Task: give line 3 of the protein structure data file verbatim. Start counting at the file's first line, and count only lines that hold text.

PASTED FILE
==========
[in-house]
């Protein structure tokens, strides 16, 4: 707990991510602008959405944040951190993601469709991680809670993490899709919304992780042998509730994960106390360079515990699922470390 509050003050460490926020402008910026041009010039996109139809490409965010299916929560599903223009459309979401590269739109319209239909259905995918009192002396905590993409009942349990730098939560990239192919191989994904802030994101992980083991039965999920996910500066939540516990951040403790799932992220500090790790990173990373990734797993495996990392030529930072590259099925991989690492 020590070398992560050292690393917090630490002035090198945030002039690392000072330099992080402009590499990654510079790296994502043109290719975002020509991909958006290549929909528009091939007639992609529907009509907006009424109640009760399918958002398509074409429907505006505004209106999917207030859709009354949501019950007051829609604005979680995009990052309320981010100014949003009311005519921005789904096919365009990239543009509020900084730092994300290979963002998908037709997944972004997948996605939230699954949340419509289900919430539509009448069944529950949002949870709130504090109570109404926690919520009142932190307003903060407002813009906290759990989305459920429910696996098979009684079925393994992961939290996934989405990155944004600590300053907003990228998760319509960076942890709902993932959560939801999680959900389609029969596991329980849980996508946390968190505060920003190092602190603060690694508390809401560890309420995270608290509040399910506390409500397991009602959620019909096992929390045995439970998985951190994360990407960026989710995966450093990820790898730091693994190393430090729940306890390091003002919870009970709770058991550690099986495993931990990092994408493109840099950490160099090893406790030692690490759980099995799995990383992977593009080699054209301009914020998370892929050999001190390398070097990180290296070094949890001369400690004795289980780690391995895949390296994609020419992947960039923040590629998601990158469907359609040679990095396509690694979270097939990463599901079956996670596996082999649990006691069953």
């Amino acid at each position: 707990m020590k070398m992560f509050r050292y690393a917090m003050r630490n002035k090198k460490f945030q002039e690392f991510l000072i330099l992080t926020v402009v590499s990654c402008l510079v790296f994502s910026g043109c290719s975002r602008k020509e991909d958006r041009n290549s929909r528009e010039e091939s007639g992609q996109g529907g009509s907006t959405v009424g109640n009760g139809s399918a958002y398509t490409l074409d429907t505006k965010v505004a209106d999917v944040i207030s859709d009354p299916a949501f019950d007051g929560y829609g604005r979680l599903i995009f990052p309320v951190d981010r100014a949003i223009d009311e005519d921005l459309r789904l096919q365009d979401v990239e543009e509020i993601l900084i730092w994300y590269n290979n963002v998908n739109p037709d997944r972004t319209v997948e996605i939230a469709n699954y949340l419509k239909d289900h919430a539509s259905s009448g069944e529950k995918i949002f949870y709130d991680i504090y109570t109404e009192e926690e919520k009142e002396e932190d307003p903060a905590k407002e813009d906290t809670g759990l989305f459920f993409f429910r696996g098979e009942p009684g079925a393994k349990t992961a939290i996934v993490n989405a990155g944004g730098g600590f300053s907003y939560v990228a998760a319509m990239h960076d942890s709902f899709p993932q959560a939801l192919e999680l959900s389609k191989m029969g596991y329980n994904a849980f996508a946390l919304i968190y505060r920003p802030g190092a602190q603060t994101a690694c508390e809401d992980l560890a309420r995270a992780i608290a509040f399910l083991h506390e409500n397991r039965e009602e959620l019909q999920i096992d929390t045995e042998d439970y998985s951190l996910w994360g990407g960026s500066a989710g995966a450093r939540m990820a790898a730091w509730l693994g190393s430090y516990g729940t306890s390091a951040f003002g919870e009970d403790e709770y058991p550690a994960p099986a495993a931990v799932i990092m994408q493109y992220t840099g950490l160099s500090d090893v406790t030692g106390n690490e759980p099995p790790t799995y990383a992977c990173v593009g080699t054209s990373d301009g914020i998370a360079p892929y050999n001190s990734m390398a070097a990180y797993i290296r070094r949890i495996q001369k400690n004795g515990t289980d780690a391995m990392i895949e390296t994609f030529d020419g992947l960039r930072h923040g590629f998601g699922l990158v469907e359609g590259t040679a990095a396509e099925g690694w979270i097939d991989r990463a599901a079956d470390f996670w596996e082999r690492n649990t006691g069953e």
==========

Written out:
């Amino acid at each position: 707990m020590k070398m992560f509050r050292y690393a917090m003050r630490n002035k090198k460490f945030q002039e690392f991510l000072i330099l992080t926020v402009v590499s990654c402008l510079v790296f994502s910026g043109c290719s975002r602008k020509e991909d958006r041009n290549s929909r528009e010039e091939s007639g992609q996109g529907g009509s907006t959405v009424g109640n009760g139809s399918a958002y398509t490409l074409d429907t505006k965010v505004a209106d999917v944040i207030s859709d009354p299916a949501f019950d007051g929560y829609g604005r979680l599903i995009f990052p309320v951190d981010r100014a949003i223009d009311e005519d921005l459309r789904l096919q365009d979401v990239e543009e509020i993601l900084i730092w994300y590269n290979n963002v998908n739109p037709d997944r972004t319209v997948e996605i939230a469709n699954y949340l419509k239909d289900h919430a539509s259905s009448g069944e529950k995918i949002f949870y709130d991680i504090y109570t109404e009192e926690e919520k009142e002396e932190d307003p903060a905590k407002e813009d906290t809670g759990l989305f459920f993409f429910r696996g098979e009942p009684g079925a393994k349990t992961a939290i996934v993490n989405a990155g944004g730098g600590f300053s907003y939560v990228a998760a319509m990239h960076d942890s709902f899709p993932q959560a939801l192919e999680l959900s389609k191989m029969g596991y329980n994904a849980f996508a946390l919304i968190y505060r920003p802030g190092a602190q603060t994101a690694c508390e809401d992980l560890a309420r995270a992780i608290a509040f399910l083991h506390e409500n397991r039965e009602e959620l019909q999920i096992d929390t045995e042998d439970y998985s951190l996910w994360g990407g960026s500066a989710g995966a450093r939540m990820a790898a730091w509730l693994g190393s430090y516990g729940t306890s390091a951040f003002g919870e009970d403790e709770y058991p550690a994960p099986a495993a931990v799932i990092m994408q493109y992220t840099g950490l160099s500090d090893v406790t030692g106390n690490e759980p099995p790790t799995y990383a992977c990173v593009g080699t054209s990373d301009g914020i998370a360079p892929y050999n001190s990734m390398a070097a990180y797993i290296r070094r949890i495996q001369k400690n004795g515990t289980d780690a391995m990392i895949e390296t994609f030529d020419g992947l960039r930072h923040g590629f998601g699922l990158v469907e359609g590259t040679a990095a396509e099925g690694w979270i097939d991989r990463a599901a079956d470390f996670w596996e082999r690492n649990t006691g069953e």